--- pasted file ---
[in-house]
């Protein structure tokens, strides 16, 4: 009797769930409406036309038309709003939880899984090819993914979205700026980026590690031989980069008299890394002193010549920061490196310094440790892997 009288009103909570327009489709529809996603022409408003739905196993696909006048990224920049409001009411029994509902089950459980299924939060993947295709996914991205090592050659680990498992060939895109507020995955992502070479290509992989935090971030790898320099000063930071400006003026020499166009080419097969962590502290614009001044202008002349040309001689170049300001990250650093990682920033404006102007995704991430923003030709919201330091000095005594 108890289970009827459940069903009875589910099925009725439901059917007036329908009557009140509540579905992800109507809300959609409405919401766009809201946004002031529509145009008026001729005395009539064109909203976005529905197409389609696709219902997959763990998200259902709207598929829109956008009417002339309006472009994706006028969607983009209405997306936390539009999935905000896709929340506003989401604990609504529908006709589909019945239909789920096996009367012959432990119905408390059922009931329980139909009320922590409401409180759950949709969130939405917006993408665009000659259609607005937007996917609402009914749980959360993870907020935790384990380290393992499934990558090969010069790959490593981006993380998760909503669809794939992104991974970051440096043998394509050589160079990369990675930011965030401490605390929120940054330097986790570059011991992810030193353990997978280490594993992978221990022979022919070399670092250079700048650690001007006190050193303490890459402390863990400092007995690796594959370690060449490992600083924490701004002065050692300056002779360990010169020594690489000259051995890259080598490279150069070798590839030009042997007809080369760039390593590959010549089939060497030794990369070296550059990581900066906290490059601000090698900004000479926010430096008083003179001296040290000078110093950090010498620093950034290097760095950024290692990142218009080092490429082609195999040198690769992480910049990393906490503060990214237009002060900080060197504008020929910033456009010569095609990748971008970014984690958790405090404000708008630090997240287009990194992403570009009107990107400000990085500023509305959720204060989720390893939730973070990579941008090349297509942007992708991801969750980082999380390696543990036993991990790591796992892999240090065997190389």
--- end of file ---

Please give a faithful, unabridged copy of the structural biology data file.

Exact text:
[in-house]
């Protein structure tokens, strides 16, 4: 009797769930409406036309038309709003939880899984090819993914979205700026980026590690031989980069008299890394002193010549920061490196310094440790892997 009288009103909570327009489709529809996603022409408003739905196993696909006048990224920049409001009411029994509902089950459980299924939060993947295709996914991205090592050659680990498992060939895109507020995955992502070479290509992989935090971030790898320099000063930071400006003026020499166009080419097969962590502290614009001044202008002349040309001689170049300001990250650093990682920033404006102007995704991430923003030709919201330091000095005594 108890289970009827459940069903009875589910099925009725439901059917007036329908009557009140509540579905992800109507809300959609409405919401766009809201946004002031529509145009008026001729005395009539064109909203976005529905197409389609696709219902997959763990998200259902709207598929829109956008009417002339309006472009994706006028969607983009209405997306936390539009999935905000896709929340506003989401604990609504529908006709589909019945239909789920096996009367012959432990119905408390059922009931329980139909009320922590409401409180759950949709969130939405917006993408665009000659259609607005937007996917609402009914749980959360993870907020935790384990380290393992499934990558090969010069790959490593981006993380998760909503669809794939992104991974970051440096043998394509050589160079990369990675930011965030401490605390929120940054330097986790570059011991992810030193353990997978280490594993992978221990022979022919070399670092250079700048650690001007006190050193303490890459402390863990400092007995690796594959370690060449490992600083924490701004002065050692300056002779360990010169020594690489000259051995890259080598490279150069070798590839030009042997007809080369760039390593590959010549089939060497030794990369070296550059990581900066906290490059601000090698900004000479926010430096008083003179001296040290000078110093950090010498620093950034290097760095950024290692990142218009080092490429082609195999040198690769992480910049990393906490503060990214237009002060900080060197504008020929910033456009010569095609990748971008970014984690958790405090404000708008630090997240287009990194992403570009009107990107400000990085500023509305959720204060989720390893939730973070990579941008090349297509942007992708991801969750980082999380390696543990036993991990790591796992892999240090065997190389």